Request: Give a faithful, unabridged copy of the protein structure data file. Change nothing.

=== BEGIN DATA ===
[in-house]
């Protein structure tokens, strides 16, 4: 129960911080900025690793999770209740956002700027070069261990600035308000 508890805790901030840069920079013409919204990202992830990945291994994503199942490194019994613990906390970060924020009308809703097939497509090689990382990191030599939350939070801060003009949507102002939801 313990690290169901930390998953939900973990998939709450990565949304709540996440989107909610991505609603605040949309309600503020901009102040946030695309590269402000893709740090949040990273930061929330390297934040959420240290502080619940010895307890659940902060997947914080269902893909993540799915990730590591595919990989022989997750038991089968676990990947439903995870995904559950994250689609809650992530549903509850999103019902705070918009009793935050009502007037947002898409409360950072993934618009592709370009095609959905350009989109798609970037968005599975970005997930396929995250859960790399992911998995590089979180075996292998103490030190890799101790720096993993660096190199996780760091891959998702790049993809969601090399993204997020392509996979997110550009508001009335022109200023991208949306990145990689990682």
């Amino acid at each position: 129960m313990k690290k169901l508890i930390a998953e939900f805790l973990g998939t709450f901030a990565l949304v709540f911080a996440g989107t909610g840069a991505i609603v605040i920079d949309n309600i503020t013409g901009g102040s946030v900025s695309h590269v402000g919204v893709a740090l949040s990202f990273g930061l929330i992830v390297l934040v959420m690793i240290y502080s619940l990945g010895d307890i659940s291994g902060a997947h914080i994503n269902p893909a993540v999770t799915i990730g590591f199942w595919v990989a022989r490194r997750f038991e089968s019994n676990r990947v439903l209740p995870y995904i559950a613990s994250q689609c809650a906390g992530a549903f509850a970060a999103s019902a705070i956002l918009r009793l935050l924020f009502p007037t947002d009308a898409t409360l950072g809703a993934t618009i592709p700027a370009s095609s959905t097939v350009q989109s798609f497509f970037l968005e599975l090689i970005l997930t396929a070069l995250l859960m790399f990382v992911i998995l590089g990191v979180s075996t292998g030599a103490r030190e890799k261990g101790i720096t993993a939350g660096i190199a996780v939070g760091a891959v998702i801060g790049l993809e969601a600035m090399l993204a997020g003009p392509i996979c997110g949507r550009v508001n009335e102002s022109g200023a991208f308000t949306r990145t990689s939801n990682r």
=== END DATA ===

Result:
[in-house]
């Protein structure tokens, strides 16, 4: 129960911080900025690793999770209740956002700027070069261990600035308000 508890805790901030840069920079013409919204990202992830990945291994994503199942490194019994613990906390970060924020009308809703097939497509090689990382990191030599939350939070801060003009949507102002939801 313990690290169901930390998953939900973990998939709450990565949304709540996440989107909610991505609603605040949309309600503020901009102040946030695309590269402000893709740090949040990273930061929330390297934040959420240290502080619940010895307890659940902060997947914080269902893909993540799915990730590591595919990989022989997750038991089968676990990947439903995870995904559950994250689609809650992530549903509850999103019902705070918009009793935050009502007037947002898409409360950072993934618009592709370009095609959905350009989109798609970037968005599975970005997930396929995250859960790399992911998995590089979180075996292998103490030190890799101790720096993993660096190199996780760091891959998702790049993809969601090399993204997020392509996979997110550009508001009335022109200023991208949306990145990689990682």
């Amino acid at each position: 129960m313990k690290k169901l508890i930390a998953e939900f805790l973990g998939t709450f901030a990565l949304v709540f911080a996440g989107t909610g840069a991505i609603v605040i920079d949309n309600i503020t013409g901009g102040s946030v900025s695309h590269v402000g919204v893709a740090l949040s990202f990273g930061l929330i992830v390297l934040v959420m690793i240290y502080s619940l990945g010895d307890i659940s291994g902060a997947h914080i994503n269902p893909a993540v999770t799915i990730g590591f199942w595919v990989a022989r490194r997750f038991e089968s019994n676990r990947v439903l209740p995870y995904i559950a613990s994250q689609c809650a906390g992530a549903f509850a970060a999103s019902a705070i956002l918009r009793l935050l924020f009502p007037t947002d009308a898409t409360l950072g809703a993934t618009i592709p700027a370009s095609s959905t097939v350009q989109s798609f497509f970037l968005e599975l090689i970005l997930t396929a070069l995250l859960m790399f990382v992911i998995l590089g990191v979180s075996t292998g030599a103490r030190e890799k261990g101790i720096t993993a939350g660096i190199a996780v939070g760091a891959v998702i801060g790049l993809e969601a600035m090399l993204a997020g003009p392509i996979c997110g949507r550009v508001n009335e102002s022109g200023a991208f308000t949306r990145t990689s939801n990682r």